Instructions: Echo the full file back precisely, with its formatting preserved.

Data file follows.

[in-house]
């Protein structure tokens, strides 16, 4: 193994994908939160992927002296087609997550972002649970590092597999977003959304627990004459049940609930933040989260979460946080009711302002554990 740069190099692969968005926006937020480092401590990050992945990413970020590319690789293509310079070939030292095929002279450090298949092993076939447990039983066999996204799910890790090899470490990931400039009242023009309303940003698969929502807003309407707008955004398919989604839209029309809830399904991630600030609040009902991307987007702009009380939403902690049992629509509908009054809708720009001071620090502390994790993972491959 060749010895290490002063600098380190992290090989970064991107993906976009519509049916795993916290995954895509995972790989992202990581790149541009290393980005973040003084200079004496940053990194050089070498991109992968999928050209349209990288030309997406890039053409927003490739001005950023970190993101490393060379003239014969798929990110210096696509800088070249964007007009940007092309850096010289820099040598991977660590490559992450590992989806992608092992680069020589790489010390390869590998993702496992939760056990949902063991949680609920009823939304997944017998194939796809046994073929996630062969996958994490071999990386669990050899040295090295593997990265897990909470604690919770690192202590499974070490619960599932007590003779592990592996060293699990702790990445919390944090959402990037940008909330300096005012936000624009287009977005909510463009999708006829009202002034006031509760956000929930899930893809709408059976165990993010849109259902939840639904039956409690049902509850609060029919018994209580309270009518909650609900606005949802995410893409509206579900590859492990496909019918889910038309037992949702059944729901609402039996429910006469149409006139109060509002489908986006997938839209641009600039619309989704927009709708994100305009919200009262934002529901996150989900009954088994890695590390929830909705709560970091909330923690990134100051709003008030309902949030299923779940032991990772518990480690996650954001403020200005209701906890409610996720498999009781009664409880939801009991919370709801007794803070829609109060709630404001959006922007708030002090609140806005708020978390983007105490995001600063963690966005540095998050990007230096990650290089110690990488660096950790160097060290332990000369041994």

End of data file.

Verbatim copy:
[in-house]
């Protein structure tokens, strides 16, 4: 193994994908939160992927002296087609997550972002649970590092597999977003959304627990004459049940609930933040989260979460946080009711302002554990 740069190099692969968005926006937020480092401590990050992945990413970020590319690789293509310079070939030292095929002279450090298949092993076939447990039983066999996204799910890790090899470490990931400039009242023009309303940003698969929502807003309407707008955004398919989604839209029309809830399904991630600030609040009902991307987007702009009380939403902690049992629509509908009054809708720009001071620090502390994790993972491959 060749010895290490002063600098380190992290090989970064991107993906976009519509049916795993916290995954895509995972790989992202990581790149541009290393980005973040003084200079004496940053990194050089070498991109992968999928050209349209990288030309997406890039053409927003490739001005950023970190993101490393060379003239014969798929990110210096696509800088070249964007007009940007092309850096010289820099040598991977660590490559992450590992989806992608092992680069020589790489010390390869590998993702496992939760056990949902063991949680609920009823939304997944017998194939796809046994073929996630062969996958994490071999990386669990050899040295090295593997990265897990909470604690919770690192202590499974070490619960599932007590003779592990592996060293699990702790990445919390944090959402990037940008909330300096005012936000624009287009977005909510463009999708006829009202002034006031509760956000929930899930893809709408059976165990993010849109259902939840639904039956409690049902509850609060029919018994209580309270009518909650609900606005949802995410893409509206579900590859492990496909019918889910038309037992949702059944729901609402039996429910006469149409006139109060509002489908986006997938839209641009600039619309989704927009709708994100305009919200009262934002529901996150989900009954088994890695590390929830909705709560970091909330923690990134100051709003008030309902949030299923779940032991990772518990480690996650954001403020200005209701906890409610996720498999009781009664409880939801009991919370709801007794803070829609109060709630404001959006922007708030002090609140806005708020978390983007105490995001600063963690966005540095998050990007230096990650290089110690990488660096950790160097060290332990000369041994």